Keywords: Alkaline phosphatase, Cell proliferation, Cell therapy, Mesenchymal stem cells, Pluripotent stem cells, Umbilical cord


To cite this article:



Figures, Charts, Tables

References
  1. K?rbling M, Estrov Z. Adult stem cells for tissue repair - a new therapeutic concept? N Engl J Med. 2003;349 (6):570-82.   [PubMed]
  2. McElreavey KD, Irvine AI, Ennis KT, McLean WH. Isolation, culture and characterisation of fibroblast-like cells derived from the Whartons jelly portion of human umbilical cord. Biochem Soc Trans. 1991;19(1):29S.   [PubMed]
  3. Mitchell KE, Weiss ML, Mitchell BM, Martin P, Davis D, Morales L, et al. Matrix cells from Whartons jelly form neurons and glia. Stem Cells. 2003;21(1):50-60.   [PubMed]
  4. Kobayashi K, Kubota T, Aso T. Study on myofibro-blast differentiation in the stromal cells of Whartons jelly: expression and localization of alpha-smooth muscle actin. Early Hum Dev. 1998;51(3):223-33.   [PubMed]
  5. Kadner A, Hoerstrup SP, Tracy J, Breymann C, Maurus CF, Melnitchouk S, et al. Human umbilical cord cells: a new cell source for cardiovascular tissue engineering. Ann Thorac Surg. 2002;74(4):S1422-8.   [PubMed]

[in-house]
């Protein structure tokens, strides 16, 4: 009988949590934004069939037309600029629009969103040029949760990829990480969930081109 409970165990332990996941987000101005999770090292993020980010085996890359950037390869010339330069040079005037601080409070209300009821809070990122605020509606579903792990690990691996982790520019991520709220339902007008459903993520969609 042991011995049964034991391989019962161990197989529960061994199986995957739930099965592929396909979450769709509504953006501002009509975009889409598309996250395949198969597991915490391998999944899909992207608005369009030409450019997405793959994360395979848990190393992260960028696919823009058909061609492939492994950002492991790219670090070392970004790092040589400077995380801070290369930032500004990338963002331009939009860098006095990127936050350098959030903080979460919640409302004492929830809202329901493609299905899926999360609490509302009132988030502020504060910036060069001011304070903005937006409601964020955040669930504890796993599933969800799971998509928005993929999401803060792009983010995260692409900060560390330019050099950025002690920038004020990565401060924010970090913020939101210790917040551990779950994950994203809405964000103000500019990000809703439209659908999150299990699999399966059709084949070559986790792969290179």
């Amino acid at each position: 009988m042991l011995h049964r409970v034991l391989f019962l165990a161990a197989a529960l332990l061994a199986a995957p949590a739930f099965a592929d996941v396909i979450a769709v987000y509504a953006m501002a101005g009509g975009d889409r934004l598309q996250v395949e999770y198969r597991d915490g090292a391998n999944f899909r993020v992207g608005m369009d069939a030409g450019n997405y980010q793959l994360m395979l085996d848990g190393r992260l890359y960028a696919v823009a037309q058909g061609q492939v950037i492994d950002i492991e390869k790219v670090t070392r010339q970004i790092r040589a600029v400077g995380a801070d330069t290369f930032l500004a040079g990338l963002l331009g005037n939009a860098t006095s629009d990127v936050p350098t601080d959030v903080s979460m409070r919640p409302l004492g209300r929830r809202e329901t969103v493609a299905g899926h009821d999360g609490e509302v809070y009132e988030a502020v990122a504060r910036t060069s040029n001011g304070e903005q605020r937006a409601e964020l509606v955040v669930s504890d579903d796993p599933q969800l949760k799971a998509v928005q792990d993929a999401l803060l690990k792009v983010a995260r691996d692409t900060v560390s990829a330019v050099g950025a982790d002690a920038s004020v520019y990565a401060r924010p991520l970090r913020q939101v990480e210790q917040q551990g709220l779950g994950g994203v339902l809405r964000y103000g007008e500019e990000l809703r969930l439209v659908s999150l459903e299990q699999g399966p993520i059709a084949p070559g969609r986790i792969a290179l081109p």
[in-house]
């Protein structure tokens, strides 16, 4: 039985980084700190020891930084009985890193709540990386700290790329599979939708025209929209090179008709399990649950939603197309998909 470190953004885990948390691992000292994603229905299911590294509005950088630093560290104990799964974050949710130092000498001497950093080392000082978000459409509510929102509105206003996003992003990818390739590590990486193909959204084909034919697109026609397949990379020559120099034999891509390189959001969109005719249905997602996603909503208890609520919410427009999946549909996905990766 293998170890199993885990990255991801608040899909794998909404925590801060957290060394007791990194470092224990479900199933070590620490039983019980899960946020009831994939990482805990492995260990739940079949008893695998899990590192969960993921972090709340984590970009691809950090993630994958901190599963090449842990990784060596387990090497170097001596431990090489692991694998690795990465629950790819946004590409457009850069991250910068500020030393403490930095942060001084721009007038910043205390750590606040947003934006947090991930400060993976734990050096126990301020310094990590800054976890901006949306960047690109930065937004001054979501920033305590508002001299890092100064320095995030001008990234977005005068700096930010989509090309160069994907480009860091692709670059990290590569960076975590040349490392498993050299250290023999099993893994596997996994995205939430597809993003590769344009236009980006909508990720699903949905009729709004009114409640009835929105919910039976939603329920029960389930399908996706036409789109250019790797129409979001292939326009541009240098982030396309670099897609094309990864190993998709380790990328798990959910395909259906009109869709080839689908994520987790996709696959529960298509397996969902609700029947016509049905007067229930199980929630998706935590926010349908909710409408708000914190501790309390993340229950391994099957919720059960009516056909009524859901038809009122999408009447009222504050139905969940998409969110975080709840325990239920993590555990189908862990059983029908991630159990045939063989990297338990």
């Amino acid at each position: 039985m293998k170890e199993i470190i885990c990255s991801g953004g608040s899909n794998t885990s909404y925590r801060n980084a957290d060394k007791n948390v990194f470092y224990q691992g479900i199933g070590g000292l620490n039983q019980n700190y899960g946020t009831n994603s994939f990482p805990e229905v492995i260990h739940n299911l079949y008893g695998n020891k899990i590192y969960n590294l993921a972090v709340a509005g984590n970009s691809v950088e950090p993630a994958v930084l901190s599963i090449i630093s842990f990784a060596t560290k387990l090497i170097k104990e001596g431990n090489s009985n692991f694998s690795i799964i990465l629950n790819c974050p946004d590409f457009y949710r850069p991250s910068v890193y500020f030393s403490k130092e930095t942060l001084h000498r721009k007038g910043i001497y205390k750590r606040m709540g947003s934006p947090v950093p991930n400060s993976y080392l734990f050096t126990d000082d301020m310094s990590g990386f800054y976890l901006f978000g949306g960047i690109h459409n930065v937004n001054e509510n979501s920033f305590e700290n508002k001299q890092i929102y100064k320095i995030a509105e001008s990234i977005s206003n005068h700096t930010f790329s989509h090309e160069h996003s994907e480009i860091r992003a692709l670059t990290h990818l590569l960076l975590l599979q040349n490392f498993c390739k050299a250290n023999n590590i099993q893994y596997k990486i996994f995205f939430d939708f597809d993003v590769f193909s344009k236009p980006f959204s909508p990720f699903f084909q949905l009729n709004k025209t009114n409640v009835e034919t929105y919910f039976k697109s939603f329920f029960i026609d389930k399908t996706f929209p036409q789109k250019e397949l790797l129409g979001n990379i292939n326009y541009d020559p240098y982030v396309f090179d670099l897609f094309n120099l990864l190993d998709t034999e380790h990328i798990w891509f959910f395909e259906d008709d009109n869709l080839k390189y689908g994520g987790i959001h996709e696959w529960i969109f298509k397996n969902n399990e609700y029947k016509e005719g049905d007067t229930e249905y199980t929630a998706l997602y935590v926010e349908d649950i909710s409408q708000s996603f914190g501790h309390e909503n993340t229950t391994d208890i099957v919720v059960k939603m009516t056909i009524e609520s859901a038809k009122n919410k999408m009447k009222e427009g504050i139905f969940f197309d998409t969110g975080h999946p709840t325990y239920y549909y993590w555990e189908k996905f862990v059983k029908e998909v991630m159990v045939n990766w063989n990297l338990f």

6. Bailey MM, Wang L, Bode CJ, Mitchell KE, Detamore MS. A comparison of human umbilical cord matrix stem cells and temporomandibular joint condylar chondrocytes for tissue engineering temporoman-dibular joint condylar cartilage. Tissue Eng. 2007;13 (8):2003-10.   [PubMed]
  7. Medicetty S, Bledsoe AR, Fahrenholtz CB, Troyer D, Weiss ML. Transplantation of pig stem cells into rat brain: proliferation during the first 8 weeks. Exp Neurol. 2004;190(1):32-41.   [PubMed]
  8. Wang HS, Hung SC, Peng ST, Huang CC, Wei HM, Guo YJ, et al. Mesenchymal stem cells in the Whar-tons jelly of the human umbilical cord. Stem Cells. 2004;22(7):1330-7.   [PubMed]
  9. Weiss ML, Medicetty S, Bledsoe AR, Rachakatla RS, Choi M, Merchav S, et al. Human umbilical cord matrix stem cells: preliminary characterization and effect of transplantation in a rodent model of Parkin-sons disease. Stem Cells. 2006;24(3):781-92.   [PubMed]
  10. Carlin R, Davis D, Weiss M, Schultz B, Troyer D. Expression of early transcription factors Oct-4, Sox-2 and Nanog by porcine umbilical cord (PUC) matrix cells. Reprod Biol Endocrinol. 2006;4:8.   [PubMed]
  11. Jomura S, Uy M, Mitchell K, Dallasen R, Bode CJ, Xu Y. Potential treatment of cerebral global ischemia with Oct-4+ umbilical cord matrix cells. Stem Cells. 2007;25(1):98-106.   [PubMed]
  12. Hoynowski SM, Fry MM, Gardner BM, Leming MT, Tucker JR, Black L, et al. Characterization and differ-entiation of equine umbilical cord-derived matrix cells. Biochem Biophys Res Commun. 2007;362(2):347-53.   [PubMed]
  13. Tian X, Fu R, Deng L. [Method and conditions of isolation and proliferation of multipotent mesenchymal stem cells]. Zhongguo Xiu Fu Chong Jian Wai Ke Za Zhi. 2007;21(1):81-5. Chinese.   [PubMed]